As a kid growing up in Sacramento, Sethi showed no signs of becoming the brash, opinionated person he is today. His mother, Neelam, says, "When he was really little, he just wanted to be left alone."
Sethi says he was smart, but never the smartest student in class. What he did have, though, was systems. "I like to figure out how to crack codes," he says. When his parents told him they didn't have the money to pay his college tuition, he devised an organizational system to apply for 60 scholarships. After his first applications were turned down, he videotaped himself practicing interviews and realized he wasn't smiling enough. From then on, he went into interviews grinning -- and won more than $200,000 in scholarships, which he used to go to Stanford.
One of Sethi's first scholarships was a $2,000 cash award, which he invested in a single stock. He promptly lost half his money. "I was like, whoa, I'd better learn how this money thing actually works," he says. "I spent the next couple of years reading every book on personal finance." As Sethi learned more about saving and investing, it occurred to him that people his age were prone to making stupid mistakes about money. So he put together a handout titled "I Will Teach You to Be Rich" and gave it to his friends. Julie Nguyen, one of his classmates at Stanford, recalls that Sethi used to try to give free classes on campus. When I asked her if she ever attended one, she laughed. "People didn't really go."
Undeterred, Sethi launched a blog. He started off writing about the usual topics, like credit card debt and Roth IRAs, but he quickly had an epiphany: Financial education was a waste of time. Most of his friends knew what they should be doing, but they weren't doing it. At the time, Sethi was studying behavioral psychology. He began to think about applying persuasive techniques to advice about money. He started writing about the psychological hurdles that kept people from fixing their finances and offered suggestions on how to overcome them.
For example, one of the bedrocks of Sethi's advice is automation. Instead of just telling readers to cut back, he teaches them to create an "automatic money flow" system. It works like this: Your paycheck is deposited to your checking account, which is programmed to automatically deposit money in your Roth IRA and savings accounts. A couple of days later your credit card pays off all of your bills. Shortly after that, your checking account pays off your credit card in full. The system refreshes after each pay cycle.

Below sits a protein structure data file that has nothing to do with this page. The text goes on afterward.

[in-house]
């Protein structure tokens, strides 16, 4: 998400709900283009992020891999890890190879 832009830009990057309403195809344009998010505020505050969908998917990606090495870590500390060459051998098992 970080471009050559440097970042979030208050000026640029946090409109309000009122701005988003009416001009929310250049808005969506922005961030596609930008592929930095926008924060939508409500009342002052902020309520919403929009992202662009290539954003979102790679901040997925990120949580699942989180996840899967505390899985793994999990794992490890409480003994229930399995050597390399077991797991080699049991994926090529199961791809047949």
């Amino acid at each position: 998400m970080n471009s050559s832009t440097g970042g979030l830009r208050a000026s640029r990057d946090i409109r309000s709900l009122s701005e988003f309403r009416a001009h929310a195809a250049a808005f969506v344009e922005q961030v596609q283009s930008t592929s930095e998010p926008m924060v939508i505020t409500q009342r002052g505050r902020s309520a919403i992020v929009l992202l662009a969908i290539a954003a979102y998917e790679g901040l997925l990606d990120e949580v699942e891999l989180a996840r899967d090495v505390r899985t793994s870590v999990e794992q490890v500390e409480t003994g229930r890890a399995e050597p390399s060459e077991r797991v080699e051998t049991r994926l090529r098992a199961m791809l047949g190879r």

Sethi's faith in automation is driven by his belief that many people are incapable of making smart financial decisions on their own. His willingness to say as much is unusual. Most personal finance gurus peddle the belief that confidence begets success and that the strength to do better comes from within. Sethi disagrees. "We know that most people, including most experts, believe that willpower solves all," he says. "It's a very American idea -- just try harder. But I think that people see that they try and try, and genuinely want to do something, but willpower alone fails them. What I try to do is introduce systems."
As Sethi delved deeper into the psychology of finance, his posts grew longer. He started attracting hundreds of thousands of readers, some of whom left sprawling stories about how his advice affected their lives. He began appearing on television. Eventually, publishers came knocking. When his book debuted above the second Twilight novel on Amazon (AMZN), Sethi took a screen shot of the bestseller list and posted it online. He circled Twilight in red; next to it, he wrote "Dominated!"
Advisers for the next generation